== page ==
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Diversity is crucial for the future of finance, say some of Canada’s most powerful women

Being a woman in a male-dominated field translates to an understanding of how people from diverse backgrounds can contribute.

It wasn’t easy climbing the ladder as a woman in business, says Joy Thomas, chief executive officer of CPA Canada and a recent winner of the Women’s Executive Network (WXN) Canada's Most Powerful Women: Top 100 award. But, doing so left her with a determination to smooth the path for others who might not fit the mould.

“There are those who go through a difficult career journey and say, ‘I did it, so you can, too’. I don’t buy into that,” says Thomas. “My career began in the ‘80s and women had some pretty significant challenges climbing up the ladder. I chose, wherever I could, to make the journey better for all that followed — women and men.”

That challenge framed Thomas’ leadership style, which she describes as authentic and focused on long-term results. “I really care about employees,” she says. “I want everyone to have a positive experience, to be challenged, to experiment and learn, and to not be afraid of setbacks.”

Winners of the Women’s Executive Network Canada’s Most Powerful Women: Top 100 seated together on a platform.
The winners of the Women’s Executive Network Canada’s Most Powerful Women: Top 100.

The Top 100 award pays tribute to women who have advocated for diversity in the workforce and who serve as an inspiration for the next generation of leaders. Eight other female CPAs were among the women honoured at a gala event in November.

Being a woman in a male-dominated field translates to an appreciation of diversity—in the broadest sense of the word, says Darlene Dasent, chief financial officer of University Health Network, another CPA named to WXN’s list.

Empathy an important skill for leaders

“I’ve had the privilege of just being me,” says Dasent. “Women understand that perspective of bringing work life and home life [together], being caregivers to parents and children. That affects my ability to be empathetic, which helps me as a leader.”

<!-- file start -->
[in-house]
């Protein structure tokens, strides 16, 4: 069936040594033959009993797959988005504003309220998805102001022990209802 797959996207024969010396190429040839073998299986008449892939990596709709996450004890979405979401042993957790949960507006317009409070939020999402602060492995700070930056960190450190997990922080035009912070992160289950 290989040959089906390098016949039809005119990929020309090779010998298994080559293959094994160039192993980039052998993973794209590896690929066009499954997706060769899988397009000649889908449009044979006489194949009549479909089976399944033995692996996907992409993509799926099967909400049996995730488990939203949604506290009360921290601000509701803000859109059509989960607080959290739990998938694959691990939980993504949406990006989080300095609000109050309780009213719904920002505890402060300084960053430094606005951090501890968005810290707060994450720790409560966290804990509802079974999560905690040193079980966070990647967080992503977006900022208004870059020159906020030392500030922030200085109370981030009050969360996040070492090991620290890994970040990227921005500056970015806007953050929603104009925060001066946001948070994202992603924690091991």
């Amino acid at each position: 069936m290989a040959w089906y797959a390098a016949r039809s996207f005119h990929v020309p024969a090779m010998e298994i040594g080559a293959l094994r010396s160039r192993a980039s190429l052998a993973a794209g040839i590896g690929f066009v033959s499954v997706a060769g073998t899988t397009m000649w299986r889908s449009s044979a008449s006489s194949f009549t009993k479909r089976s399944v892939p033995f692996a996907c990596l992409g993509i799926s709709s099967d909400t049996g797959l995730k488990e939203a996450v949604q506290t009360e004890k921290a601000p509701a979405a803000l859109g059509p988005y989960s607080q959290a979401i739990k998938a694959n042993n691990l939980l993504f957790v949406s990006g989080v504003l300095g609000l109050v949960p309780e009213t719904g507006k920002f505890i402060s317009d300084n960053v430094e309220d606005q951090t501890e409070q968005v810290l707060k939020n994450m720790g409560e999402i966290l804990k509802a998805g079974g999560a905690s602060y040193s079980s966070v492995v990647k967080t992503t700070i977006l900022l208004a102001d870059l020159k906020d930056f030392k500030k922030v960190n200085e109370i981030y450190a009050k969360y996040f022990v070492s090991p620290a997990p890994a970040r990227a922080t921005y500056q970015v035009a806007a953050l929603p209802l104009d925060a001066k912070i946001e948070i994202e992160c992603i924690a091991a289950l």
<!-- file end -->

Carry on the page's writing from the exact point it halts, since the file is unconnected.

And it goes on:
But, it’s not just about being willing to hire and promote more women. Everyone comes to work with a unique point of view, and leaders who invite everyone to the table can help create a stronger organization, explains Dasent.

“Being a woman, I understand that every person brings their unique background and experience,” she says. “To me, diversity is much broader than gender and race. What’s crucial is to have diversity of thought and perspective.”

To create that kind of diversity, Dasent actively tries to hire staff members with varying styles who bring new and unique perspectives to the team.

“When we look at our finance ranks, we have people who don’t have a traditional finance background. We have a lot of different people. It’s about putting time into the questions you ask. It’s about having the objectivity to look at strengths.”

Hard skills invaluable for women

While there’s widespread perception that female leaders bring a wealth of soft skills to their workplaces, the perception may be an oversimplification of the truth. For Sophia Tsui, senior vice-president and chief auditor at HSBC Canada, relational skills aren’t solely the domain of female leaders.

“I don’t often think about it from a gender perspective,” explains Tsui, another CPA who was named to the list of Canada’s most powerful women. “I have spent most of my career working for men…but men and women are all quite different. I’m more a softer approach type of person, but I’ve looked at the best skills of all the people I’ve worked for, and I take what is natural for me.”

Soft skills such as negotiation, presentation, active listening and collaboration have been valuable in her leadership roles, says Tsui. But, the technical skills she brings to her work as a CPA have been equally valuable to her career, says Tsui. “What really helps is if you do [CPA certification] quite early, if you do it when you come out of school; you see the benefits over time. You have technical, analytical, risk management, and professional management skills.”

Encouraging young women

Tsui is encouraging her high-school-aged daughter to consider accounting as a foundation for the business career she desires. “It’s a good launching point,” she says. “She’s in Grade 11 right now, and she’s decided she wants to do business. She’s good at math, and I say: ‘You’d be good at this.’”

Dasent agrees that a CPA designation can help set a woman up for success in business.

“Being a CPA has been tremendous,” enthuses Dasent, explaining that her early years as an auditor at Ernst & Young and PricewaterhouseCoopers provided solid business training. “Those early years in the world of audit, the ability to go to different companies and see the business from the inside out, was incredibly valuable.”

“Getting my designation was by far the most important jumping off point in my career,” says Thomas. “It taught me technical capabilities and helped me early on to build highly disciplined approaches to whatever task is at hand. Most importantly, it exposed me to an ethical framework in my decision-making.”

Encouraging women to become accountants is part of a broader movement to create diversity within the profession, Thomas says. An inclusive approach will help the finance industry adapt to a changing world.“Anticipating change and preparing for the future is vital,” she explains. “Change will continue to disrupt business models and alter the future of work, but it also will create new opportunities for professional accountants.”